The Archives will be closed from noon December 24 to 9am Monday, January 5.
Card from Charles Marega fonds, AM1416.
This Christmas card was created by the sculptor Charles Marega, who created many sculptures and memorials in Vancouver including the lions at the Lions Gate Bridge. The card is part of a file called “sketches and drawings” in the Charles Marega fonds.
The Paul Yee fonds is now available for research. The fonds consists of approximately eight metres of textual records, 4000 photographs and 50 posters that Yee created or accumulated in the course of his work as an activist, historian, curator, archivist, public servant, and writer of fiction for children and adults. The fonds also includes records of Yee’s personal life and family history.
Crew taping on Pender Street for the Saltwater City video. Photographer: Paul Yee. Reference code AM1523-S5-1-F019-: 2008-010.1423.
Paul Yee was born in Spalding, Saskatchewan, in 1956. His father, Gordon Yee, emigrated from China to Canada in 1922. In 1951, four years after the Government of Canada repealed the Chinese Exclusion Act, Yee’s mother, Gum May Yee, immigrated to Canada to join Gordon Yee in Naicam, Saskatchewan, where he ran a café. Continue reading →
Christmas trees were burned at the beach. The Champlain Heights neighbourhood was developed. Vancouver submitted a bid for the 1976 Winter Olympic Games. Civic elections were held every two years. The Georgia Viaduct was replaced. Habitat I was held here. The federal Local Initiatives Program funded many labour-intensive projects.
North side of intersection of Broadway and MacDonald Street, looking east, April, 1976. Reference code COV-S663-4—: CVA 800-286. Photographer Al Ingram.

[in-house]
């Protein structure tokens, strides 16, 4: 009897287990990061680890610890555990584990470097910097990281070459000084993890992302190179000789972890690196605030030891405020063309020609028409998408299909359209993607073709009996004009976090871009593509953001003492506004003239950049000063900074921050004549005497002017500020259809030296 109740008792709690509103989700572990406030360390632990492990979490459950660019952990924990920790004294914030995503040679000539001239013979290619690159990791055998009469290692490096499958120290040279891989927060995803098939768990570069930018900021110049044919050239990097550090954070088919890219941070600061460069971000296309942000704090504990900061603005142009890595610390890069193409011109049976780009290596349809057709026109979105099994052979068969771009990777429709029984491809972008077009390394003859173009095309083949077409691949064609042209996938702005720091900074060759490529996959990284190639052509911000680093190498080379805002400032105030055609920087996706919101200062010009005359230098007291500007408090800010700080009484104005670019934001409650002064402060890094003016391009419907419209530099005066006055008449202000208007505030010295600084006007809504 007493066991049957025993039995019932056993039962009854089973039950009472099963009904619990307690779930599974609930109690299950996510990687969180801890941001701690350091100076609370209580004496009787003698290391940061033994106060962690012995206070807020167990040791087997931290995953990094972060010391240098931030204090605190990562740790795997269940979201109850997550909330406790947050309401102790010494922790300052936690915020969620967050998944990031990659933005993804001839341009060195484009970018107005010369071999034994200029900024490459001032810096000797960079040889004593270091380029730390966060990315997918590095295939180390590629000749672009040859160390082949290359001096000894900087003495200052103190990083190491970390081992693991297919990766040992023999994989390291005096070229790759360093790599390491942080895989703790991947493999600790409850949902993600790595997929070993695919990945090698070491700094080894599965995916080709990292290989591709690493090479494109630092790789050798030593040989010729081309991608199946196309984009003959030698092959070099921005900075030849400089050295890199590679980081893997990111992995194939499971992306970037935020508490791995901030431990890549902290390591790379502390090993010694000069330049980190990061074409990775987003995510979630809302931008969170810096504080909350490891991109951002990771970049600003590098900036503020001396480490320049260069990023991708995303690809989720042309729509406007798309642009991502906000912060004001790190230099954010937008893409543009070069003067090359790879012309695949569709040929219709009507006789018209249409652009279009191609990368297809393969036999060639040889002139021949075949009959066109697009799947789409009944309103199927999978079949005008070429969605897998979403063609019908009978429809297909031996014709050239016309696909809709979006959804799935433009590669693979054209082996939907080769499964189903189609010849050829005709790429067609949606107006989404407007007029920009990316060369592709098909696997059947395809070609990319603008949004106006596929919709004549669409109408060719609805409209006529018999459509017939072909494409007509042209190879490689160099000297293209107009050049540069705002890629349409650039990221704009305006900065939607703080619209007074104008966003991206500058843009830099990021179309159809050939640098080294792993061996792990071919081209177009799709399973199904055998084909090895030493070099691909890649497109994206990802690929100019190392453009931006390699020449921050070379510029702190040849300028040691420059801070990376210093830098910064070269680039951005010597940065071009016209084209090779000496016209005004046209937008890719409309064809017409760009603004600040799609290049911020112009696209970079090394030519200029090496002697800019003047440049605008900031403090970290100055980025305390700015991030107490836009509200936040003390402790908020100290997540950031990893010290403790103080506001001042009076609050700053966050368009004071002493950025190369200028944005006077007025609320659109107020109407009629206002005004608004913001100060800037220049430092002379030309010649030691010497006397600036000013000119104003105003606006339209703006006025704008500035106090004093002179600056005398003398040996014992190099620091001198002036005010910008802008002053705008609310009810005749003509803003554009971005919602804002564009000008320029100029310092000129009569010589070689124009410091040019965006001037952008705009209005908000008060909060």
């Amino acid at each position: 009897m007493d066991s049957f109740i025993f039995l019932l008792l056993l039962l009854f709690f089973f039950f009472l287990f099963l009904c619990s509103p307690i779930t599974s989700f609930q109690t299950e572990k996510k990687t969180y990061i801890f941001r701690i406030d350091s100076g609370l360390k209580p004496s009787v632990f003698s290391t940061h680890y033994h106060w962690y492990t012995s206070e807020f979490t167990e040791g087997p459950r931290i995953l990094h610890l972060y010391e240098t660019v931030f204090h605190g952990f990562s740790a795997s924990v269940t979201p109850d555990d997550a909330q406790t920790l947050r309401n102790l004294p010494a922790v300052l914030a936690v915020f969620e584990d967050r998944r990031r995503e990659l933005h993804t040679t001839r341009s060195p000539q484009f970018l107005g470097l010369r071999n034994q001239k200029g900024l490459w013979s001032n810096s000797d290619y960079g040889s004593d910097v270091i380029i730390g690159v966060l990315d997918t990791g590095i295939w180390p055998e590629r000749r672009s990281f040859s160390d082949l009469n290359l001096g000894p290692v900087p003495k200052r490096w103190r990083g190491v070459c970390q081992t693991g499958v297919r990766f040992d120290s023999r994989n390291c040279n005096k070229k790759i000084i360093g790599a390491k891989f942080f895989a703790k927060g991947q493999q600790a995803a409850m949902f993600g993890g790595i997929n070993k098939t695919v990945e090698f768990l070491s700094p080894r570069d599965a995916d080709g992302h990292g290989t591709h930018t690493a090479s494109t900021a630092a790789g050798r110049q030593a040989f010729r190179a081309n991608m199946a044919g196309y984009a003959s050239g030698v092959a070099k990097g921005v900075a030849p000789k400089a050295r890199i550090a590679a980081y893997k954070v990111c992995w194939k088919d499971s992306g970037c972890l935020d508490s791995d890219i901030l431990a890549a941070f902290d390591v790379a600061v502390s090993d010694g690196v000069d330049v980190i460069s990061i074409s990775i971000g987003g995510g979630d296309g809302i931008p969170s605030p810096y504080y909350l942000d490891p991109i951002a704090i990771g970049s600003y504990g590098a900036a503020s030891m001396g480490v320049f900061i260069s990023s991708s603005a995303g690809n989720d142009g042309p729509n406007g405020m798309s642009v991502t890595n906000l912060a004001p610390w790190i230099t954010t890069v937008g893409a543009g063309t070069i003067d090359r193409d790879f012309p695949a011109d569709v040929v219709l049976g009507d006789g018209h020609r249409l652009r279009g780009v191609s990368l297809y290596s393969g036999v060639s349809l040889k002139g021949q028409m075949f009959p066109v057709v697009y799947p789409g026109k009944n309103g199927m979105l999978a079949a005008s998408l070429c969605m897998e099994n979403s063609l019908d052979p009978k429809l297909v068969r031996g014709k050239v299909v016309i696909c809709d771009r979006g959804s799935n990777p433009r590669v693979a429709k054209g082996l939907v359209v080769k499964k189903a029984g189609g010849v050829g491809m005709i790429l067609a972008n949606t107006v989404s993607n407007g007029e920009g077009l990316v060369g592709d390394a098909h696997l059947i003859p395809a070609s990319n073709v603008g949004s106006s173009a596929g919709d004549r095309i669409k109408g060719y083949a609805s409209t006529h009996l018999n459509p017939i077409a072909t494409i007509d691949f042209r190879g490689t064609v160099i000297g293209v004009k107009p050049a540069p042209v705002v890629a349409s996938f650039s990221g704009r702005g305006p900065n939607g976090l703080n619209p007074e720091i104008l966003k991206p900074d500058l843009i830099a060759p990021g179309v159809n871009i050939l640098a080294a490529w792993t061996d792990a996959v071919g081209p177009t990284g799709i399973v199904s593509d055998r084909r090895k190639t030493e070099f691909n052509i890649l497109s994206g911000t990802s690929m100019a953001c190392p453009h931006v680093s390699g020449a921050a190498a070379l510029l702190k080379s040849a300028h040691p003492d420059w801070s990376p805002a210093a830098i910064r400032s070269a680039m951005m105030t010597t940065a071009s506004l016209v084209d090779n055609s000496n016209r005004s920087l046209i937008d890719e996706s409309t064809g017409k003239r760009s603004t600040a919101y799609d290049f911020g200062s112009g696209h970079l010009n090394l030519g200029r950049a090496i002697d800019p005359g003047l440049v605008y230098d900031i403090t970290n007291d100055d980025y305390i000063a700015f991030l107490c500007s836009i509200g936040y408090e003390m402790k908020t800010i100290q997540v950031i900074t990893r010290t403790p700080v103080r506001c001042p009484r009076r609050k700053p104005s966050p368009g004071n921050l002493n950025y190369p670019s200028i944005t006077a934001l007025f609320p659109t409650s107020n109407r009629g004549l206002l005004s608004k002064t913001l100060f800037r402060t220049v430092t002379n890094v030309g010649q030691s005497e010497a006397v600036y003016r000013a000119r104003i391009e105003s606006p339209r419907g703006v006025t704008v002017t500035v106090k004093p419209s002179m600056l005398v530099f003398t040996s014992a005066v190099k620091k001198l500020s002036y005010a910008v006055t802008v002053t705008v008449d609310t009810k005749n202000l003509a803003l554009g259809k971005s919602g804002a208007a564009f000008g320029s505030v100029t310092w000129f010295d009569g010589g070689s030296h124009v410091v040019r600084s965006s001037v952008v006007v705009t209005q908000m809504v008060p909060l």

Now you can easily explore all the issues discussed by City Council in the 1970s. We’ve made the minutes of Vancouver City Council meetings, along with the accompanying reports, searchable online. Continue reading →
Refinery construction gang, 1891; Reference code: AM1592-1-S5-F03: 2011-092.1737
The records of BC Sugar document the activities of Vancouver’s first large-scale industrial operation that was not a sawmill or related to the railways. The company continues to operate its historic refinery on Vancouver’s waterfront to this day. Continue reading →
This project sought to make available Chinese-language documents which are held in a predominantly English-language archives. A selection of correspondence from the Yip family and Yip Sang Ltd. fonds (AM1108) was used. One of the difficulties with making these materials available is that there are so few local people who can read the old-style Chinese writing. We decided to digitize the letters so that they are available to readers of the old script throughout the world, and to invite them to contribute their translations and interpretations.
This work, completed in 2008, was done in cooperation with the Department of History at the University of British Columbia. W. Wang translated some of the letters under the supervision of Dr. Henry Yu. We are grateful for the financial assistance of the Government of Canada for the digitization of photographs and letters.
The records of BC Sugar document the activities of Vancouver’s first large-scale industrial operation that was not a sawmill or related to the railways. The company continues to operate its historic refinery on Vancouver’s waterfront to this day.
Fire insurance plan of the British Columbia Sugar Refining Co. Ld. Vancouver B.C., May 1899, Chas E. Goad. Reference code: AM1572-S8-: 2011-092.0113.
This first release (of three) focuses on the core business records of the company and its subsidiaries, and includes records that cover a wide variety of BC Sugar’s activities, such as: Continue reading →
Have you ever seen the curated shows of images and video that are on display in the Archives’ Gallery or across from the elevators in the City Hall Rotunda? We’ve been told that many people have missed their elevator so they could watch more of the show.
We have made all 5 shows available on YouTube for viewing and re-use. Feel free to download the high-resolution version if you have a screen you’d like to program with historical Vancouver content. Continue reading →